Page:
‘HMRC’ phone scams up by 360%. Insider reveals it’s just Chris Grayling trying to earn that £33m back.

UK Politics
'HMRC' phone scams up by 360%. Insider reveals it's just Chris Grayling trying to earn that £33m back

HM Revenue and Customs said it received 60,000 reports of phone scams in the six months to January 2019 – up 360% compared to the previous six months.

However, it has been revealed that the mastermind behind this increase in scam calls is none other than Secretary of State for Transport, Chris Grayling, who is trying to recoup £33m of wasted taxpayer’s money by replacing it with even more of taxpayer’s money.

Sources have told us that Prime Minister Theresa May had told Mr Grayling to “Gather as much money as you can, at least £33 million”. When Mr Grayling asked Mrs May why he needed to gather the money she replied, “I don’t know, I just have a feeling you’re going to f**k something up, may as well prepare for it now”.

Nearly 26 million homes have a landline phone, according to Ofcom, meaning they could all be at risk from scams.

It’s been reported that Mr Grayling had hoped only one scam call would be needed to recoup the full amount of his future blunder – now revealed to be a huge settlement given away in the Eurotunnel lawsuit.

“He just called my house phone screaming at me to give him money”, said one victim of Mr Grayling’s attempted scam, “I’ve never heard someone so bad at scamming. He started off by telling me his full name and position in government and then went on to beg me for the full £33 million. Apparently he didn’t have enough credit on his Nokia 3310 to call the twenty-five million nine hundred and ninety-nine thousand other houses”.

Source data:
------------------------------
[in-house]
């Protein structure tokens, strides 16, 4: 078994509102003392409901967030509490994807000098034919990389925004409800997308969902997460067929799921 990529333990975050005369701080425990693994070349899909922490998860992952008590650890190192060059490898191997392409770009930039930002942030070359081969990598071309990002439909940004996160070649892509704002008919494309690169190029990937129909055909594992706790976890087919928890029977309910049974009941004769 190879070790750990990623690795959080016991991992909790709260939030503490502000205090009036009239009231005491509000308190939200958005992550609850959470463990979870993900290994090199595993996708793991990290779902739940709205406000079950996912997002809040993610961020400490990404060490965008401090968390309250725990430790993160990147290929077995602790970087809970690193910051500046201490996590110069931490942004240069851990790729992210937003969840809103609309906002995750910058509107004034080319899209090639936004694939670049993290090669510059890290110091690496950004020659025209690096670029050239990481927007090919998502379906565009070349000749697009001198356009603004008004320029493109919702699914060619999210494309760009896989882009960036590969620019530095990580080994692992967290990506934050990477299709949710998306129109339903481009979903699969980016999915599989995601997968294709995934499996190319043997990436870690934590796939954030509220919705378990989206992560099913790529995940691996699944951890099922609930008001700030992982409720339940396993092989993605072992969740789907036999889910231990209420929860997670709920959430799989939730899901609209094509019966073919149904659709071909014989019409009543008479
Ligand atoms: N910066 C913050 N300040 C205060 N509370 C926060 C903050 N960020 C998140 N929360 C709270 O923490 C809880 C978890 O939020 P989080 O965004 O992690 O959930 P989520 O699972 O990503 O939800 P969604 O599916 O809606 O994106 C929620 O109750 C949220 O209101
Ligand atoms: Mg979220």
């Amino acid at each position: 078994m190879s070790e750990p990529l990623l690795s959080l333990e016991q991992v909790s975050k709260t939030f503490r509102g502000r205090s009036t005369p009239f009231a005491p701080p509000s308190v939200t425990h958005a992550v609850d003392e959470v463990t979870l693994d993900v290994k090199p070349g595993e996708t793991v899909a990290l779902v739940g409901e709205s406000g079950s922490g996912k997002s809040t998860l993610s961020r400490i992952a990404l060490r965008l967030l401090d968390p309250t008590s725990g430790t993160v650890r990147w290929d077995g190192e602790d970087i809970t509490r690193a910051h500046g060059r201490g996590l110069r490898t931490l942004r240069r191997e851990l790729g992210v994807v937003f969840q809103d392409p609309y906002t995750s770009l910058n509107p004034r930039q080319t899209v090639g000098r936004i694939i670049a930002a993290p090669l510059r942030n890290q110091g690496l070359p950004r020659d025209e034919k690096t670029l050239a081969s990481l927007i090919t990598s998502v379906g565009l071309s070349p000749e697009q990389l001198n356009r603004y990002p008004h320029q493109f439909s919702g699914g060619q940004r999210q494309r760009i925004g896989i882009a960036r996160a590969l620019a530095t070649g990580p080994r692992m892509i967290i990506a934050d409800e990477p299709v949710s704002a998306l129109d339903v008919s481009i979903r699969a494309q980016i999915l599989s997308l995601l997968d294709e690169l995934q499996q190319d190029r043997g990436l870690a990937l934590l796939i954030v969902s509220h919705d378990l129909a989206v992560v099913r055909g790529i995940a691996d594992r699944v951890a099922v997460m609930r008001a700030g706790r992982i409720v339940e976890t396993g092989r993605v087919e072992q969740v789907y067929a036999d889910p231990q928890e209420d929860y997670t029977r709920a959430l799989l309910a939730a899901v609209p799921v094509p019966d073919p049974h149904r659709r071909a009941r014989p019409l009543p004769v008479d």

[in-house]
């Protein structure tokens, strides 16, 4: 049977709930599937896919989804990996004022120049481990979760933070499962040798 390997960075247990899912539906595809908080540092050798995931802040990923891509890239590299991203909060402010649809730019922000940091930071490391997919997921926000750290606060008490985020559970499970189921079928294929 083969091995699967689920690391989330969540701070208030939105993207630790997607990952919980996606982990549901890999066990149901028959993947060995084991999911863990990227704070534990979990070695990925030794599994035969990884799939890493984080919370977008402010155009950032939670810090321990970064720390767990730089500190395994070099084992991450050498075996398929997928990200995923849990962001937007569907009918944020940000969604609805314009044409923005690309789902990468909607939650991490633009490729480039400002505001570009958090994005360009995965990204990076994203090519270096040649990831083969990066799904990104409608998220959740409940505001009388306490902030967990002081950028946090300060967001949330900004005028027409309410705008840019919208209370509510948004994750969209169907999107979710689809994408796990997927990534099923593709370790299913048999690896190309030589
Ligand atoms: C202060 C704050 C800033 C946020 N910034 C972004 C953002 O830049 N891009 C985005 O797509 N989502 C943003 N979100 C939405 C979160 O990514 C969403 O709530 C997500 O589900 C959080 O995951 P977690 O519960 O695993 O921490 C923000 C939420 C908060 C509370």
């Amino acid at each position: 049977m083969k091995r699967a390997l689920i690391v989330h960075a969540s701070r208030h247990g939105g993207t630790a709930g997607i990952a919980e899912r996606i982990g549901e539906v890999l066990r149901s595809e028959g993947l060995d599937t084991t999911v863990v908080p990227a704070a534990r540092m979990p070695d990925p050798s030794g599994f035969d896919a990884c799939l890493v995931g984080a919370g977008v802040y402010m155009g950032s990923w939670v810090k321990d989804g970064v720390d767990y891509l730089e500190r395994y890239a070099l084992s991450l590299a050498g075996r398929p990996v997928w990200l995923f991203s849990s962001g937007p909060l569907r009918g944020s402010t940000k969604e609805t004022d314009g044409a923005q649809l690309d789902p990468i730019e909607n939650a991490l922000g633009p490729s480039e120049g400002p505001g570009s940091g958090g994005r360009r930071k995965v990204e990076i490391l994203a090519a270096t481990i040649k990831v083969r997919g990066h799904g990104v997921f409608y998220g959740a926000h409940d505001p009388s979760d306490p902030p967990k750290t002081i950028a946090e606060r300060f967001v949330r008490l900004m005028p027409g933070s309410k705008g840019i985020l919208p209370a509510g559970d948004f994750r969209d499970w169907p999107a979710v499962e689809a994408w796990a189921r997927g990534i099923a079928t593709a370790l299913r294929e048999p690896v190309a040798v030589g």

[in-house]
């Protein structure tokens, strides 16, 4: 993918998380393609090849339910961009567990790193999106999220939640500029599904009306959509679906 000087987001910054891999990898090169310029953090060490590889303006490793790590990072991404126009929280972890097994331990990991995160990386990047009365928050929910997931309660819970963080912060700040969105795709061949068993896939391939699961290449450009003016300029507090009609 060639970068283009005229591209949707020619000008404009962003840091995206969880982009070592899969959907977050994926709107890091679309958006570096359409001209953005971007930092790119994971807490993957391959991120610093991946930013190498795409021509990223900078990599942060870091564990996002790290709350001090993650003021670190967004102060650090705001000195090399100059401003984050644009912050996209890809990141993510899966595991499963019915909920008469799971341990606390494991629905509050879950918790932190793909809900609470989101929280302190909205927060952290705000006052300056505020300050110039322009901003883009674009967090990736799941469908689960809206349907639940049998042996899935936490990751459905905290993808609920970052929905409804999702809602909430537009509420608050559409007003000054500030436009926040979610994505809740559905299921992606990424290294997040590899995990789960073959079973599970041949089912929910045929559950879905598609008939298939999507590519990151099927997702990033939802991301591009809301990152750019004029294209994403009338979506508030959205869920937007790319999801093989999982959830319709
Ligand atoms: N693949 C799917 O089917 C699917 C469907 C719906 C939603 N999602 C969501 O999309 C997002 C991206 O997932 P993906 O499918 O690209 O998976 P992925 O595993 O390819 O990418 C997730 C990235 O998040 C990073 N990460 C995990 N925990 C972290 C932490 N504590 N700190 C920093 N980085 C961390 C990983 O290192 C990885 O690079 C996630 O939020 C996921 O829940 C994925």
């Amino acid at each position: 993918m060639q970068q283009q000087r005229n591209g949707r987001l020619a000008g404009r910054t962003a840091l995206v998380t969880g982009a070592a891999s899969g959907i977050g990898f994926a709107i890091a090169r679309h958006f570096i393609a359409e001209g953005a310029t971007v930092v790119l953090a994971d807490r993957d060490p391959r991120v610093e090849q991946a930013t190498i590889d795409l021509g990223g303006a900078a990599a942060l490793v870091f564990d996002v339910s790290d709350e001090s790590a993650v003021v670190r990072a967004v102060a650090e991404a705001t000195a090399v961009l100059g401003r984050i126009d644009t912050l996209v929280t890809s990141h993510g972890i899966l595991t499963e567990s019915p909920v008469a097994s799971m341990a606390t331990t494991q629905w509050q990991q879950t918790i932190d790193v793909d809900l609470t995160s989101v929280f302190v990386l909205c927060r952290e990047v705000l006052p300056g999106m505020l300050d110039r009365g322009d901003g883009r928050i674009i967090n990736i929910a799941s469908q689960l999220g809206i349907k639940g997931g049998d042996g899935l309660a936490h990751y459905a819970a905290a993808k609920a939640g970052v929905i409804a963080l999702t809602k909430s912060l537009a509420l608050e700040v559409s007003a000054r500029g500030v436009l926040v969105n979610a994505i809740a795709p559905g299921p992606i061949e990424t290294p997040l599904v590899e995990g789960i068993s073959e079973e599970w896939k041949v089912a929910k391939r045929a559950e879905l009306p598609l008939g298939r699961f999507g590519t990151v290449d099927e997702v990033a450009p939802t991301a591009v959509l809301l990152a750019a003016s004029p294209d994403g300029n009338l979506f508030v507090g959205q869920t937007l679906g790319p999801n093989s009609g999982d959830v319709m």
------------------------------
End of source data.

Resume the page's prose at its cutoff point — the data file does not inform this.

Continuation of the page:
Treasury minister Mel Stride said anyone who was suspicious about these calls should hang up and report it immediately.

This isn’t the first attempt by the Transport Secretary to regain the wasted money. Before thinking of scam calls, Mr Grayling had apparently used his £1 million pocket money from mommy Theresa May on a 33/1 PaddyPower accumulator, where only one result from the Botswana Premier League let him down.

Scammers often target older and more vulnerable people. Caroline Abrahams, director of charity Age UK, has urged people to be cautious of cold calls asking for money.

“I knew it was him straight away”, said 107-year old Margaret, “He’s been asking me out for years, sometimes he doesn’t even call, I just get a text message from him saying ‘U up?’ at 2am”.

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